Israeli farmers concerned about Jordan ending land lease

A Jordanian flag flies on a bridge leading from Israel to Jordan in the Jordan valley area called Baqura, Jordanian territory that was leased to Israel under the 1994 peace agreement between the two countries, Monday, Oct. 22, 2018. Jordan's King Abdullah II on Sunday said he has decided not to renew the lease on two small areas of Baqura and Ghamr, that was part of his country's landmark peace treaty with Israel. The leases expire next year after 25 years. (AP Photo/Ariel Schalit)

Israeli farmers are voicing concern over Jordan's intention not to renew parts of its landmark peace treaty with Israel that leased out two small border areas for agriculture

TSOFAR, Israel — Israeli farmers on Monday voiced concern over Jordan's intention not to renew parts of its landmark peace treaty with Israel that leased out two small border areas for agriculture, as Jordanians on the other side of the border welcomed the decision.

Jordan's King Abdullah II announced Sunday that he plans to pull out of annexes from the 1994 peace agreement that allowed Israel to lease Ghamr and the northern enclave of Baqura for 25 years. The leases expire next year.

His decision reflects what have become cool relations between the kingdom and Israel. Last week saw a large protest against renewing the agriculture lease.

Eran Baron, an Israeli farmer in the border village of Tsofar, said that farmers like him have invested lots of resources in Ghamr, along the southern border near Aqaba.

He said he has not yet heard of any formal change in the current arrangement, but if denied access to his crops, he said "we will not be able to survive here."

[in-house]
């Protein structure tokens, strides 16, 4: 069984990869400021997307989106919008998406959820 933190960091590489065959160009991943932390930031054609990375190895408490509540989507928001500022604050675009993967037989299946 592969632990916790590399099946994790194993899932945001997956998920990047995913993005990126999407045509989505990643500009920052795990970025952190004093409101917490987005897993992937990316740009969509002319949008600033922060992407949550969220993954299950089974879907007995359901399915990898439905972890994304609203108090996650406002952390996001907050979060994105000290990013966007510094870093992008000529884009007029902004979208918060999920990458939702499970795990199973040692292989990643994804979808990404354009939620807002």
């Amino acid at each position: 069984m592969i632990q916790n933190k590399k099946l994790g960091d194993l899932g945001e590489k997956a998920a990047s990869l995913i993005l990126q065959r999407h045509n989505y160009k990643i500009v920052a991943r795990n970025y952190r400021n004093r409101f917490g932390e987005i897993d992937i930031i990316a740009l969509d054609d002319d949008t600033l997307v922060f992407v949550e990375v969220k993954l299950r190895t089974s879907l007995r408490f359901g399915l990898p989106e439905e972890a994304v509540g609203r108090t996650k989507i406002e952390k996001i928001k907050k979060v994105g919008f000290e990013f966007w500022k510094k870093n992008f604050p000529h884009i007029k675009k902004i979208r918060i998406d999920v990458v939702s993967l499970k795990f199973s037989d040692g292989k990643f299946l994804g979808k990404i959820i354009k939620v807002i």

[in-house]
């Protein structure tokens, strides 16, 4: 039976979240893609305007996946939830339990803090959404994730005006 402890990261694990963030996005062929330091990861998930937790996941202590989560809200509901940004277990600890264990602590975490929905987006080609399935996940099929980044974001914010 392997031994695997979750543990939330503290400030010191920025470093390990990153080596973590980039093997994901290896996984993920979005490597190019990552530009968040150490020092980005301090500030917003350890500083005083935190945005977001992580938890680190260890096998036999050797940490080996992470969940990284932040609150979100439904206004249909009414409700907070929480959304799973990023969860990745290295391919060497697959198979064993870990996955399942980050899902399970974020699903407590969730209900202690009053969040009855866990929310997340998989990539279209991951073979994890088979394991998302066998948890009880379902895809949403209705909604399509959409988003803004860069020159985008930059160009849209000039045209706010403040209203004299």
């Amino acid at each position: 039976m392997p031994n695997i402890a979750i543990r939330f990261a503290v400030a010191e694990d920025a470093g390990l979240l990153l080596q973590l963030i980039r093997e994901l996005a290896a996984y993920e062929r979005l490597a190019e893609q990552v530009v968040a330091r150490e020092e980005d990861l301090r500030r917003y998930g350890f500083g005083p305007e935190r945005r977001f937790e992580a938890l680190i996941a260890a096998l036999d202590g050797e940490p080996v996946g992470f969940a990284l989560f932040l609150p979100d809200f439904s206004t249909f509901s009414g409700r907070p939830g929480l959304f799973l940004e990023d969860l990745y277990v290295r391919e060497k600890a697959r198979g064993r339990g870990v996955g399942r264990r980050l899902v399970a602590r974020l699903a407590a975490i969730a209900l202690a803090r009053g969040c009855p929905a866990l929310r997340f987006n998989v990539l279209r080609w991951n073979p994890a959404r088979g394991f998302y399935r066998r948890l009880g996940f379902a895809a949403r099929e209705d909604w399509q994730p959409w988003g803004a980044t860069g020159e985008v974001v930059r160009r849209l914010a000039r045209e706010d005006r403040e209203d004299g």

The two parcels of land are just a few square kilometers (square miles) that have been used by Israelis for decades. But they hold symbolic meaning for Jordan.

While Jordan remains committed to its peace agreement, Israel's second with an Arab country, relations are limited largely to behind-the-scenes security ties and some environmental cooperation.

In the Jordanian capital, Amman, resident Jehad Mahmoud Abu Gosh praised the king's decision.

"Maybe Israel will not like it but this decision is very good. These are Jordanian lands and they are back to us. So it gives us hope and now we have something for us," he said.

Jordan has grown critical of Israel due to a standstill in peace efforts with the Palestinians and differences over Jerusalem, where Jordan serves as custodian of Islamic shrines.

Relations deteriorated last year after an Israeli guard at the Israeli embassy in Amman shot and killed two Jordanians, saying one, a teenager, had tried to attack him with a screwdriver and that a second person was hit in the crossfire.

Israeli Prime Minister Benjamin Netanyahu infuriated the Jordanians by arranging a hero's welcome for the guard. Diplomatic relations were repaired only gradually.

Netanyahu has said he will try to renegotiate the lease arrangements.

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Associated Press correspondent Laure Van Ruymbeke in Amman, Jordan contributed.

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